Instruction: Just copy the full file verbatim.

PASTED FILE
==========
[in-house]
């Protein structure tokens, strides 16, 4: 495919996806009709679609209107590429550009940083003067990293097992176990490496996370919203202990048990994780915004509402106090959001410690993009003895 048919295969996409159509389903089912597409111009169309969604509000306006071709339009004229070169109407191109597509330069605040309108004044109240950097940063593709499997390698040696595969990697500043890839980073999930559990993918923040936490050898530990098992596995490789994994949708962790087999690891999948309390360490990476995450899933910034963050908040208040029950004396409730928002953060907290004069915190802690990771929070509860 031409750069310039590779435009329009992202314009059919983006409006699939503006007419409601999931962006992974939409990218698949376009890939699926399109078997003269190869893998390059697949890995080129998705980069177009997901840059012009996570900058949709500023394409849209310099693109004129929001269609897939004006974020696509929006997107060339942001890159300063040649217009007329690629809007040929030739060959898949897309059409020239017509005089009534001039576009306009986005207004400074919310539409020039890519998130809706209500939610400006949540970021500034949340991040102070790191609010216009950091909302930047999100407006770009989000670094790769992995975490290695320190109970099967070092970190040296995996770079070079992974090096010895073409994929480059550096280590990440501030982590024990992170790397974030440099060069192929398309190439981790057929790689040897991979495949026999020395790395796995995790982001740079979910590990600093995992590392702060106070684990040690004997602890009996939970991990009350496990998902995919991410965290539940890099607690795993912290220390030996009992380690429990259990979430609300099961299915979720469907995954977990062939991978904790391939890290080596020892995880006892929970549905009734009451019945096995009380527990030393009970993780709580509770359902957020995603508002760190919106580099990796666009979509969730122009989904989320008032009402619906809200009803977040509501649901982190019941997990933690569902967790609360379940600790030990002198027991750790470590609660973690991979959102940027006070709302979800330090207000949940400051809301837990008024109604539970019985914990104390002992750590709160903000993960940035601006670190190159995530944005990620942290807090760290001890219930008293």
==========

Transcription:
[in-house]
């Protein structure tokens, strides 16, 4: 495919996806009709679609209107590429550009940083003067990293097992176990490496996370919203202990048990994780915004509402106090959001410690993009003895 048919295969996409159509389903089912597409111009169309969604509000306006071709339009004229070169109407191109597509330069605040309108004044109240950097940063593709499997390698040696595969990697500043890839980073999930559990993918923040936490050898530990098992596995490789994994949708962790087999690891999948309390360490990476995450899933910034963050908040208040029950004396409730928002953060907290004069915190802690990771929070509860 031409750069310039590779435009329009992202314009059919983006409006699939503006007419409601999931962006992974939409990218698949376009890939699926399109078997003269190869893998390059697949890995080129998705980069177009997901840059012009996570900058949709500023394409849209310099693109004129929001269609897939004006974020696509929006997107060339942001890159300063040649217009007329690629809007040929030739060959898949897309059409020239017509005089009534001039576009306009986005207004400074919310539409020039890519998130809706209500939610400006949540970021500034949340991040102070790191609010216009950091909302930047999100407006770009989000670094790769992995975490290695320190109970099967070092970190040296995996770079070079992974090096010895073409994929480059550096280590990440501030982590024990992170790397974030440099060069192929398309190439981790057929790689040897991979495949026999020395790395796995995790982001740079979910590990600093995992590392702060106070684990040690004997602890009996939970991990009350496990998902995919991410965290539940890099607690795993912290220390030996009992380690429990259990979430609300099961299915979720469907995954977990062939991978904790391939890290080596020892995880006892929970549905009734009451019945096995009380527990030393009970993780709580509770359902957020995603508002760190919106580099990796666009979509969730122009989904989320008032009402619906809200009803977040509501649901982190019941997990933690569902967790609360379940600790030990002198027991750790470590609660973690991979959102940027006070709302979800330090207000949940400051809301837990008024109604539970019985914990104390002992750590709160903000993960940035601006670190190159995530944005990620942290807090760290001890219930008293």